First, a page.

Google and a pro-Libertarian Group's sick article
British Pro-Life Group Says Google Settles Lawsuit After Rejecting Abortion Ads
London, England (LifeNews.com) -- A British pro-life group that sued Google in April for rejecting an advertisement that touted its pro-life and Christian views on abortion says the Internet search giant has settled the case. The Christian Institute said Google rejected the "AdWords" ad because it combined abortion and religion.
AdWords is a Google advertising campaign that allows advertisers to purchase ads based on a pay-per-click format on specific keywords.
The Christian Institute wanted Google users to see its ads touting its news and information on British abortion law.
On Wednesday, the group informed LifeNews.com it is "delighted to confirm that our legal proceedings against Google for blocking our abortion ad have been settled on amicable terms."
"As a result of the court action and other representations made to Google in recent months, Google has reviewed its AdWords policy to enable The Christian Institute and other religious associations to place ads on the subject of abortion in a factual and campaigning way," the group said.
"The new policy will apply world-wide with immediate effect," it added.
Mike Judge, the organization's director of communications, told LifeNews.com, "This is an important issue of free speech and religious liberty and we are pleased with Google’s constructive response to this matter."
After rejecting the ads, Google emailed the Christian Institute saying, ""At this time, Google policy does not permit the advertisement of web sites that contain 'abortion and religion-related content.'"
The pro-life group sued and claimed Google ran afoul of the British Equality Act 2006 by discriminating against a group based on its religious faith.
Judge said at the time that allowing abortion ads for pro-abortion blogs and abortion facilities is discriminatory while pro-life ads are rejected.
While Google rejected the Christian Institute ad, it has accepted advertising for pro-life groups and web sites, including LifeNews.com.
The Timothy Plan, a pro-life investment fund, and Heritage House, a prominent company making pro-life wares such as bumper stickers, balloons and T-shirts, have advertised on Google AdWords for some time.
The Christian Institute hoped to run the ads in advance of a vote in the British Parliament on the Human Fertilisation and Embryology Bill that allows human cloning and the creation of human-animal hybrids.
Google has come under fire from pro-life advocates before as the family of John Doerr, who owns a sizeable share of Google, contributed nearly a million dollars to the Proposition 71 campaign in California that led to funding embryonic stem cell research.
Libertarian Group Condemns Sarah Palin for Not Killing Disabled Baby in Abortion
Washington, DC (LifeNews.com) -- A writer for a libertarian group has written perhaps the most scathing attack on pro-life vice presidential candidate Sarah Palin since the Alaska governor was announced weeks ago as John McCain's running mate. Nicholas Provenzo condemns Palin for the birth of her baby Trig, who has Down syndrome.
Provenzo, who writes for the Center for the Advancement of Capitalism, not only bashes her for allowing Trig to be born, but says she should have made the so-called morally justifiable decision to kill him in an abortion.
The Center for the Advancement of Capitalism bills itself as a group "dedicated to advancing individual rights and economic freedom through Ayn Rand's philosophy of Objectivism."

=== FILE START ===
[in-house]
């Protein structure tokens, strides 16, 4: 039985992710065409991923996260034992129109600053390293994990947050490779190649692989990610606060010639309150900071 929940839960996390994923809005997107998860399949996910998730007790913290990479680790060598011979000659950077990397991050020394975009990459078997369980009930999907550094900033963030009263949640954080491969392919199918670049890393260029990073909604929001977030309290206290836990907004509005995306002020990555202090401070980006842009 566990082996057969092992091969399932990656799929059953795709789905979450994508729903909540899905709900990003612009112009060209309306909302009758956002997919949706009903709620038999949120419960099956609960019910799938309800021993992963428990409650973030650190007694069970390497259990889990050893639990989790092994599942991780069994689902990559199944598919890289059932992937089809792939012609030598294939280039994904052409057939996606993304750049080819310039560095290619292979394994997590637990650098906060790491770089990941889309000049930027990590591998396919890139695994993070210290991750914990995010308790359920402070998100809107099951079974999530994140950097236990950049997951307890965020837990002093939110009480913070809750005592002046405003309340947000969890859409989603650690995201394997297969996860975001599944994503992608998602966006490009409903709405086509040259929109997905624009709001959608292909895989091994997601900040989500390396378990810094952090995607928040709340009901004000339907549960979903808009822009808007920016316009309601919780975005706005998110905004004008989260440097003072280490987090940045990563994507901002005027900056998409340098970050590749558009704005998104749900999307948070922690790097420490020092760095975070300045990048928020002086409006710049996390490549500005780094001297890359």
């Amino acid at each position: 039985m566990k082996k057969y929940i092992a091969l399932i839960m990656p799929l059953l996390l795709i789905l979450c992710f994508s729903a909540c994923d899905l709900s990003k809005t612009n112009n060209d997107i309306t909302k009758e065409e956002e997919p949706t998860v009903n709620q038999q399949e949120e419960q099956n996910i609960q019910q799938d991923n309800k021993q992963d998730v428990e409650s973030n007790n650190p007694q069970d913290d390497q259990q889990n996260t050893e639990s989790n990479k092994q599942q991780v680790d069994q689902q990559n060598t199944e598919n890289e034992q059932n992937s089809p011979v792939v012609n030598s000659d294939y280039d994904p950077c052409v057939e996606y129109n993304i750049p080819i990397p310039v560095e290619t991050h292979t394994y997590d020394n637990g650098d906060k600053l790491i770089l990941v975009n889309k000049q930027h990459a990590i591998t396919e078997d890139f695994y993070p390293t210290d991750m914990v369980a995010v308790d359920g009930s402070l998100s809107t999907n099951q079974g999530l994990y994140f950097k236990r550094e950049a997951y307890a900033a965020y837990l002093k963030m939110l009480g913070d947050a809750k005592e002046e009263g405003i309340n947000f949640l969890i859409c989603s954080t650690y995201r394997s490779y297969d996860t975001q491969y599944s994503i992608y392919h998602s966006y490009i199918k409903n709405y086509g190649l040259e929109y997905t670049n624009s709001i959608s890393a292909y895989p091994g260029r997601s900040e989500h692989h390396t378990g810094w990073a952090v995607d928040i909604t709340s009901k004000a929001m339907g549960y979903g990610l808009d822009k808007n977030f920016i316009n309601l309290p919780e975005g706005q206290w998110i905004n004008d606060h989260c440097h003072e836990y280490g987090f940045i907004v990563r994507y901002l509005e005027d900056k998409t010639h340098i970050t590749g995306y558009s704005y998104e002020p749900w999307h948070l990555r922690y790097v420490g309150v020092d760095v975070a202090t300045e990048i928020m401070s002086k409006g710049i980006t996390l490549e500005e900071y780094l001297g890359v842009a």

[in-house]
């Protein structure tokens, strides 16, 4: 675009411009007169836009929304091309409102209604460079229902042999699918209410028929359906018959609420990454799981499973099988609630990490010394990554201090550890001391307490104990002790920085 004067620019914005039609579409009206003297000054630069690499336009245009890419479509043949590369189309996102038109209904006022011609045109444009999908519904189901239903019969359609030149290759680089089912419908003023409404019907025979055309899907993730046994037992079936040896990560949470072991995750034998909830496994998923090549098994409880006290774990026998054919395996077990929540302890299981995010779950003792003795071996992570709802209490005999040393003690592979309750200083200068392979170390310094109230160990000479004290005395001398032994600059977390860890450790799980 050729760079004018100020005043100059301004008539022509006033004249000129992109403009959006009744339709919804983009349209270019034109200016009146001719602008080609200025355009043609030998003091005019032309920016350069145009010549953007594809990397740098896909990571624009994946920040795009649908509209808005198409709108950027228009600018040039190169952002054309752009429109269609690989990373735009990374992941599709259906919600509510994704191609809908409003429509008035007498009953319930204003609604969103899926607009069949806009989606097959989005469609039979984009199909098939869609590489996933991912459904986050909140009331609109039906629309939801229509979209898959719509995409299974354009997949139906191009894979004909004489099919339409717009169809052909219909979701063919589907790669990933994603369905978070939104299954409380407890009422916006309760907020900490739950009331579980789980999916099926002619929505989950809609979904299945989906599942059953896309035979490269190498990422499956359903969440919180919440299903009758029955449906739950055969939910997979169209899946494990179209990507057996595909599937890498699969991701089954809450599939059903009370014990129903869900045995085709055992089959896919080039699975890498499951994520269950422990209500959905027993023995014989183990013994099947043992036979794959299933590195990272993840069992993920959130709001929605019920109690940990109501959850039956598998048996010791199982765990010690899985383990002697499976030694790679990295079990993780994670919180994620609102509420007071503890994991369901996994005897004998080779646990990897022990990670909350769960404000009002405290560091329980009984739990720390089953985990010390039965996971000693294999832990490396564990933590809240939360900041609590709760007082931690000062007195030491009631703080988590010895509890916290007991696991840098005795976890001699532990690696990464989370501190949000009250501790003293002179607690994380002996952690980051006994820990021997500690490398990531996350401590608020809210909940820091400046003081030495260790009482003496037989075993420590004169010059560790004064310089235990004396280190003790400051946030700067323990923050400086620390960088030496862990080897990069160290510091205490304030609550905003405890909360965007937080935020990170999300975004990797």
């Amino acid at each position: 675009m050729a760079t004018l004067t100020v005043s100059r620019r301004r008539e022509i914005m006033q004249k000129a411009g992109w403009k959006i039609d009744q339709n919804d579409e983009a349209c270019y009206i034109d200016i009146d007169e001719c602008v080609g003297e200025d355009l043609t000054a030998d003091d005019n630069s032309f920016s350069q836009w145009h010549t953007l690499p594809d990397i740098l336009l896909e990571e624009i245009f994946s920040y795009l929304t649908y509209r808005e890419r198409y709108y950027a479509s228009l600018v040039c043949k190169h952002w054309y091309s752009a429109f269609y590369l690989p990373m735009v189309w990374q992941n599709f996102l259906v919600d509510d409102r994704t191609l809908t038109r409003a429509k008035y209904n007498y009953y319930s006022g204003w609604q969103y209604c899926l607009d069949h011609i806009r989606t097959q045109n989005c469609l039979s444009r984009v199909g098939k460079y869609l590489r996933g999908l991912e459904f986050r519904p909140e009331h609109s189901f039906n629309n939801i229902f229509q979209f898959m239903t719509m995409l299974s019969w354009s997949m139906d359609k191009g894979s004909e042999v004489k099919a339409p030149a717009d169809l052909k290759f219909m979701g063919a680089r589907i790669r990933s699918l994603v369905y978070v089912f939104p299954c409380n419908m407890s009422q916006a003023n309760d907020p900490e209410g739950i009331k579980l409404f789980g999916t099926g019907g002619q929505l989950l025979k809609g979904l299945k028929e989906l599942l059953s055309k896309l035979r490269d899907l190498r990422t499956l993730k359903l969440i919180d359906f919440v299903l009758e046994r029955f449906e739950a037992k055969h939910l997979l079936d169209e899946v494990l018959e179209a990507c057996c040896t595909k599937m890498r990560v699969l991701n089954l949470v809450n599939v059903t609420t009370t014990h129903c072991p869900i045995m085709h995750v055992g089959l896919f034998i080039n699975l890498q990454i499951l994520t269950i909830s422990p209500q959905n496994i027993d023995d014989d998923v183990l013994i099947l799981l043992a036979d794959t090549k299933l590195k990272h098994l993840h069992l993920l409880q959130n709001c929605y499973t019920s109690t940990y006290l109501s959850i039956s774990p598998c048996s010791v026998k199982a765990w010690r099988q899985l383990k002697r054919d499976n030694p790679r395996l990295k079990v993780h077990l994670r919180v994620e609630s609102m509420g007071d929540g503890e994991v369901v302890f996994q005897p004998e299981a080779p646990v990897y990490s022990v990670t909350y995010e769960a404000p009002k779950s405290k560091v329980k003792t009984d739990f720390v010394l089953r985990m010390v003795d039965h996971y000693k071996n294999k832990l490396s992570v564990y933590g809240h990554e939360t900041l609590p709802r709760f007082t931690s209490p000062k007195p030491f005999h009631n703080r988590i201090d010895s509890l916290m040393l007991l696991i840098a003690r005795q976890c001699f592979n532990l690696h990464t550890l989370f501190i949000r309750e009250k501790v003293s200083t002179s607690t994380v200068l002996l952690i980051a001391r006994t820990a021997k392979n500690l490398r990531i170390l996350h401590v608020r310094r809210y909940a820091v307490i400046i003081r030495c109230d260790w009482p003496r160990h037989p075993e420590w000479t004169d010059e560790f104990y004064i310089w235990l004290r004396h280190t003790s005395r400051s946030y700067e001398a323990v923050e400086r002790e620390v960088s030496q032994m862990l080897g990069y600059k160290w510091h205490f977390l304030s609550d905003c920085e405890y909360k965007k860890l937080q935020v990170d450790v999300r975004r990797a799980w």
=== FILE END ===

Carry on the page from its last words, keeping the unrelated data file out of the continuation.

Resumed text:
"Like many, I am troubled by the implications of Alaska governor and Republican Vice Presidential candidate Sarah Palin's decision to knowingly give birth to a child disabled with Down syndrome," Provenzo writes.
"Given that Palin's decision is being celebrated in some quarters, it is crucial to reaffirm the morality of aborting a fetus diagnosed with Down syndrome (or by extension, any unborn fetus)—a freedom that anti-abortion advocates seek to deny," he adds.
Provenzo advocates not only a discriminatory, but apparently a pro-eugenics view of the disabled that rivals that of Nazi Germany.
"A parent has a moral obligation to provide for his or her children until these children are equipped to provide for themselves," he contends. "Because a person afflicted with Down syndrome is only capable of being marginally productive (if at all) and requires constant care and supervision, unless a parent enjoys the wealth to provide for the lifetime of assistance that their child will require, they are essentially stranding the cost of their child's life upon others"
Provenzo goes on to condemn National Review writer Michael Franc, who sees Down syndrome's victims as "ambassadors of God" who "offer us the opportunity to rise to that greatest of all challenges."
In a rebuke that smacks of selfishness at its worse, Provenzo says, "for many" potential parents of disabled babies, "that opportunity for challenge is little more than a lifetime of endless burden."
Fortunately for Trig, Palin decided otherwise.
While as many as 80-90 percent of unborn children diagnosed with Down syndrome become victims of abortion, Palin didn't let her child become a statistic. Palin, who has deeply-felt pro-life views, gave birth to her fifth child in April and the baby was diagnosed with the condition.
"Trig is beautiful and already adored by us," Palin said in a statement LifeNews.com obtained at the time.
"We knew through early testing he would face special challenges, and we feel privileged that God would entrust us with this gift and allow us unspeakable joy as he entered our lives," she said.
'We have faith that every baby is created for good purpose and has potential to make this world a better place. We are truly blessed," the 44 year-old governor added.
Trig was born on Friday, one month before his due date, and he weighed 6 pounds, 2 ounces.